Well, this might be irrelevant at this point as much of the states have made it through the worst of the heat wave, but I couldn’t help but share a few things I’ve learned over the past few weeks while dealing with the extreme heat in Michigan.
If you follow my personal blog, you’ll learn that my little moorit ewe, Gertrude, is sick. We’re not even sure of what she has, but it started when she got “White Muscle Disease” (lack of selenium and vitamin E) at the height of the heat wave. Since then she has been battling a high fever (106-107º) for more than a week, as well as severe anemia causing edema of her entire body, weakness and lethargy. Basically this means that her body stopped absorbing protein, wasn’t producing enough red blood cells and her immune system was fighting either a nasty bug or itself, unfortunately.
The heat wave we’ve had was obviously not helping my woolly buddy to stay cool and comfortable through the worst of her illness, and it was hot enough to inflict frustrating conditions on all of the animals we share our lives with, so I spent the last few weeks reading up on (and inventing) various ways to keep our animals cool.
Here are a few of those that I found worked best:
- For Wooled Livestock: Evaporating water cools the air around it. Try installing sprinklers in various places, not to wet the animal themselves (this can cause wool to flatten and can overheat the animal!) but to create an area with cooler air. We set up sprinklers to shoot water up onto the undersides of the leaves of trees that provide shade, as well as on the grass beneath. This worked really well for us and Gertrude spent some time when she was feeling a bit better digging up the grass with her hooves to expose the cool dirt below.
The other place we put a sprinkler for the sheep was definitely the most beneficial. We hooked up a rotating-head sprinkler on the corrugated metal roof of our barn and twice a day would run the sprinkler until the water running off the barn roof was cool to the touch. This would cool the barn down by at least 5-10º!
It’s important to remember that fuzzy animals (well, all of them really) burn through a lot more vitamins and nutrients when it’s hot out. I provided my sheep with extra vitamins E and B, and a bit of extra selenium as well as a new more palatable mineral mix. When it was really hot (and when Gertrude got sick) I provided higher protein hays that included extra alfalfa, and a sprinkling of black oiler sunflower seeds in their morning grain for extra protein as well.
- For Chickens: Provide lots of water, obviously. I found that they love to dig in deep sand and dirt when they’re hot, dust bathing and using the fine grains to cool their bodies. They also loved to lay in the areas of grass that I wetted each morning, both because of the cool air and because the cool air attracted bugs that would otherwise be too hot to fly around. The chickens also were given a bit of extra scratch in the evening, as they weren’t as active in foraging during the day.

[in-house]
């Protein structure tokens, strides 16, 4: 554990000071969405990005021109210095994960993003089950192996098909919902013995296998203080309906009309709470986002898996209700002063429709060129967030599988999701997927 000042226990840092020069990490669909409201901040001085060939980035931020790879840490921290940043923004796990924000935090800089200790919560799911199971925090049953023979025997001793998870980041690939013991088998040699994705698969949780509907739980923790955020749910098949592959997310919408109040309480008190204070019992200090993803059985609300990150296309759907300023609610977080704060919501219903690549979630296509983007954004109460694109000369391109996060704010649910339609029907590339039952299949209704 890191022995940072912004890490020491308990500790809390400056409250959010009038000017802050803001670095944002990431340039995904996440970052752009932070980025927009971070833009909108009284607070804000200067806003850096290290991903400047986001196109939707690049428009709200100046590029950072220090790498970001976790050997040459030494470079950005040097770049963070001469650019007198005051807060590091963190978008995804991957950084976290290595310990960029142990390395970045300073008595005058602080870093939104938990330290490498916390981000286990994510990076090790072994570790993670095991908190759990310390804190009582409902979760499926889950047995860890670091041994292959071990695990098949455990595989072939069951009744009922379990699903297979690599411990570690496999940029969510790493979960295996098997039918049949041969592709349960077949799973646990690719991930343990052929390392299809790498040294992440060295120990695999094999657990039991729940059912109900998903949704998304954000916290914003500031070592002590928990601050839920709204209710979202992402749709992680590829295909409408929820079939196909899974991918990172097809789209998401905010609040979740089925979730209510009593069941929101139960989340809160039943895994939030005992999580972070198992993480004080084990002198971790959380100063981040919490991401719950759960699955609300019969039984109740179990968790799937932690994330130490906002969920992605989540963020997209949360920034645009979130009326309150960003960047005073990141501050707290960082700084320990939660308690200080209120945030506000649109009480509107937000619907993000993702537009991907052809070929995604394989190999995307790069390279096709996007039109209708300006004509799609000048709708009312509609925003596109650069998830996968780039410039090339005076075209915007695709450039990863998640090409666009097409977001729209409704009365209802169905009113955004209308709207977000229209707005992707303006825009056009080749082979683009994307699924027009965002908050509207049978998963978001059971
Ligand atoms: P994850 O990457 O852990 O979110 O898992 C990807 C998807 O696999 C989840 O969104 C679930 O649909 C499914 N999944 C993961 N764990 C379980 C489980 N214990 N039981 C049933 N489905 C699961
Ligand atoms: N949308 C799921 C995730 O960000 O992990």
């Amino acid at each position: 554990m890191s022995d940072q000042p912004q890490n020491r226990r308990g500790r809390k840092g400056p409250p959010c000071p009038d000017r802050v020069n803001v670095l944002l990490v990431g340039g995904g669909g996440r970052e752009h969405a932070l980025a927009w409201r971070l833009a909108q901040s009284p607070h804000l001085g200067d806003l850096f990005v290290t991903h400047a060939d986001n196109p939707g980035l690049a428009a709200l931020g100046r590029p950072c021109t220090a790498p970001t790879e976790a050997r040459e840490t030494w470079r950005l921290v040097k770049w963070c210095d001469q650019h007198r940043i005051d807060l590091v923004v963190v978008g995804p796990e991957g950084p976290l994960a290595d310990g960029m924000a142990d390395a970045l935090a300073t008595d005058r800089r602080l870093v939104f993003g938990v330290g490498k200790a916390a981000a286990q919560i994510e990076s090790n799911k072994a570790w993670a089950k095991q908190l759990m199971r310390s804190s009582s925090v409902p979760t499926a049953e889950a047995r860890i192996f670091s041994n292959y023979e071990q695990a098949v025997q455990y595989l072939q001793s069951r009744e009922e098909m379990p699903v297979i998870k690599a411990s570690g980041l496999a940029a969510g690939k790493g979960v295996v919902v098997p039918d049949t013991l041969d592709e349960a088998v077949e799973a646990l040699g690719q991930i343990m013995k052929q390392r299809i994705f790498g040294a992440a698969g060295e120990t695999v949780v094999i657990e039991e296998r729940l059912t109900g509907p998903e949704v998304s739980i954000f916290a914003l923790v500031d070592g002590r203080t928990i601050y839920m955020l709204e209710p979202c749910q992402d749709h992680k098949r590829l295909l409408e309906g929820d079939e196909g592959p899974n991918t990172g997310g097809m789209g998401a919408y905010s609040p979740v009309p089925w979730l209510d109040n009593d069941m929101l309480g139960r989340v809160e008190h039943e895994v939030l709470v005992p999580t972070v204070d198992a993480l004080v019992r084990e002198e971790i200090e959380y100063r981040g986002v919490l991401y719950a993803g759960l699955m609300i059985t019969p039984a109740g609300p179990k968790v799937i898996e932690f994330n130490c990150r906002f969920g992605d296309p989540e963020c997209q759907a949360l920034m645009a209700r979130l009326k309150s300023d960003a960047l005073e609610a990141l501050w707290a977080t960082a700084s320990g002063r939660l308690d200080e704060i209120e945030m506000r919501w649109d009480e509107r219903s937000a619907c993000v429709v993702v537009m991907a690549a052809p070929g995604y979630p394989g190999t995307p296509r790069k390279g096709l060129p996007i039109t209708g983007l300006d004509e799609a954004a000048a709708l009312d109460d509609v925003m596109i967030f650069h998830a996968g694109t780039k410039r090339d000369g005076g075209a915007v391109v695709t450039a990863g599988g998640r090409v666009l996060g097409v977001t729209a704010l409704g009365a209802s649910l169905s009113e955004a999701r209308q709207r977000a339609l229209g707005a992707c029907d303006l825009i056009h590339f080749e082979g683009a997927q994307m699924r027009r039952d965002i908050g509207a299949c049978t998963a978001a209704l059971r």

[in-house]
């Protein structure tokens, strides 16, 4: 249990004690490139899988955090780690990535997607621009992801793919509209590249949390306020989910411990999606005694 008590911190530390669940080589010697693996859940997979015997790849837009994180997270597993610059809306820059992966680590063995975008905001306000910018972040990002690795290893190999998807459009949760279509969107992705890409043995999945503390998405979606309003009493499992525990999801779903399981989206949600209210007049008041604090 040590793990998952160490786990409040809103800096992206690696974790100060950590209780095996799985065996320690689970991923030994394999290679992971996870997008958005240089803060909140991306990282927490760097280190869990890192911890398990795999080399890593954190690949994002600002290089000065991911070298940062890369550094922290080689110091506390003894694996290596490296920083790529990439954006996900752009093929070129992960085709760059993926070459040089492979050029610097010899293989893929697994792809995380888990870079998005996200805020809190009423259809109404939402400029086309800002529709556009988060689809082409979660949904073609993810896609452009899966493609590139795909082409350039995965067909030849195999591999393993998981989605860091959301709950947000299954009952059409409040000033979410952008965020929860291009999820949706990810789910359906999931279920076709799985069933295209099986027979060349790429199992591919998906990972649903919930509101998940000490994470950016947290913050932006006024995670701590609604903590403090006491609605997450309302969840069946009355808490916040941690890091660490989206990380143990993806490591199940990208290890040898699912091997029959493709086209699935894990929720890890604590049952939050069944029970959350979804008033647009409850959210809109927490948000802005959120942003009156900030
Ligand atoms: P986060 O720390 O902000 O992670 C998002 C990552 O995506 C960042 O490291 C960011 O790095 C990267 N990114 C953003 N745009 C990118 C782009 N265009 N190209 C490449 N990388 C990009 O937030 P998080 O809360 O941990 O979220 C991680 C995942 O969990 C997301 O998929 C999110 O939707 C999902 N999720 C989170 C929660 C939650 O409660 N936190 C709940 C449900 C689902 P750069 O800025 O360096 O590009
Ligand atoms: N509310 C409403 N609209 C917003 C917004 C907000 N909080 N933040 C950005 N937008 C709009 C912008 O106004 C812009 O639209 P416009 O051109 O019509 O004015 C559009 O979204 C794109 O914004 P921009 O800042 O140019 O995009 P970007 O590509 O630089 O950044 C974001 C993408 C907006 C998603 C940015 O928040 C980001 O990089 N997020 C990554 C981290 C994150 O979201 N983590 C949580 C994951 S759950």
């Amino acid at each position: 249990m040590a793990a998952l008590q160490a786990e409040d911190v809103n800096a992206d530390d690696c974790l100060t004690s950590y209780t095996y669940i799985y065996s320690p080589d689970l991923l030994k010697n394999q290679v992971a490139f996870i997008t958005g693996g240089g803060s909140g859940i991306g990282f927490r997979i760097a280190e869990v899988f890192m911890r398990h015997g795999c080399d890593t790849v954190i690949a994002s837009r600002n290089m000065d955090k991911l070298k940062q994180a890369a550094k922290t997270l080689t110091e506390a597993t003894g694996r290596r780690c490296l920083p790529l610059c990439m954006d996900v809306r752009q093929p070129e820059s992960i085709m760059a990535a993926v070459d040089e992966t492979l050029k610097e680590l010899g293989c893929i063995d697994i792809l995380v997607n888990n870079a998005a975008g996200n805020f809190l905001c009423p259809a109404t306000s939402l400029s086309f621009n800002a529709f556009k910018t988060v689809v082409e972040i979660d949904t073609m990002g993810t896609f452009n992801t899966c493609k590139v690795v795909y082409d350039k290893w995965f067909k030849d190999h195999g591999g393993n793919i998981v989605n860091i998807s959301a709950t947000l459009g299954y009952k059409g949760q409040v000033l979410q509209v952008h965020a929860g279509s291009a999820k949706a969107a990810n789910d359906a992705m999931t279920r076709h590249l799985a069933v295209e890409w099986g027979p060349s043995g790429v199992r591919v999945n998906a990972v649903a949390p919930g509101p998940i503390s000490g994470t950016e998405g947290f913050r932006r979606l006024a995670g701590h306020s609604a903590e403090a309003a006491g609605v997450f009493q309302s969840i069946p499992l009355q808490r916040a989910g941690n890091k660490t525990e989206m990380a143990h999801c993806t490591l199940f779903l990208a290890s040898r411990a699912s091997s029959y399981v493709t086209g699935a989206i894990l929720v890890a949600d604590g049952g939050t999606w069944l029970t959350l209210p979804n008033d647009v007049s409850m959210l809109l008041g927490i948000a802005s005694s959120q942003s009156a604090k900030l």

To compensate for mineral loss, I splurged and bought the chickens a free range poultry mineral block which they spent pecking and scratching at for days.
- For waterfowl: Our ducks struggled quite a bit in this heat. Whenever I set sprinklers for my gardens, I always considered the ducks a bit and offset the sprinklers just a tad so that they would sprinkle cool water over an area the ducks could have access to. I also occasionally just set a small spot-sprinkler up in the middle of the yard to let them cool off in. The biggest trouble was that the large bins of water that I normally have for them (2 x 3 x .75′) are black plastic, so when the heat really got bad the water in those was too hot to cool the ducks down, even in the shade. I made sure to give them lots of small pans of water throughout the day so that they could cool themselves internally, rather than drinking water that was hot and miserable. The mother ducks were very good at recognizing when the ducklings were struggling, and they followed the cool spots around the property throughout the day, often huddling in the deepest of shades beneath the mock orange bushes.
The heat makes everyone miserable, and as a fairly new farmer it’s important to be able to adapt your ideas, construct your own remedies and think on your feet. One of the things farmers often forget when caring for overheated animals is to care for themselves as well. Take LOTS of breaks, keep hydrated, and realize that sometimes even if you are taking breaks and hydrating, it is possible to overwork yourself. Learn to recognize signs of heat exhaustion (dizziness, slurred speech, extreme irritability) before they become as serious as sun poisoning or heat stroke! Remember, if the farmer can’t tend her/himself, they can’t tend the farm either!
Do you keep livestock, and how do you cope with extreme heat?
Want to read more from Tanglewood Farm? Check out Emily’s blog over at A Pinch of Something Nice where she writes about her experiences with her gardens, her livestock and her leased historical home in SE Michigan.
In case you’re wondering, Gertrude is very much so herself these days. She is on her feet at least 50% of the time, but she still struggles with a fever of 106º that breaks for a few hours and then resumes. She is on banamine (anti-inflammatory) as well as just about everything I can think of to shove down her throat (I can tell she is feeling better, since she has knocked me on my butt at least three times this week alone), and has been treated with two types of antibiotics at this point. She is still eating and functioning well, just very tired from the fever. Alas, a mystery.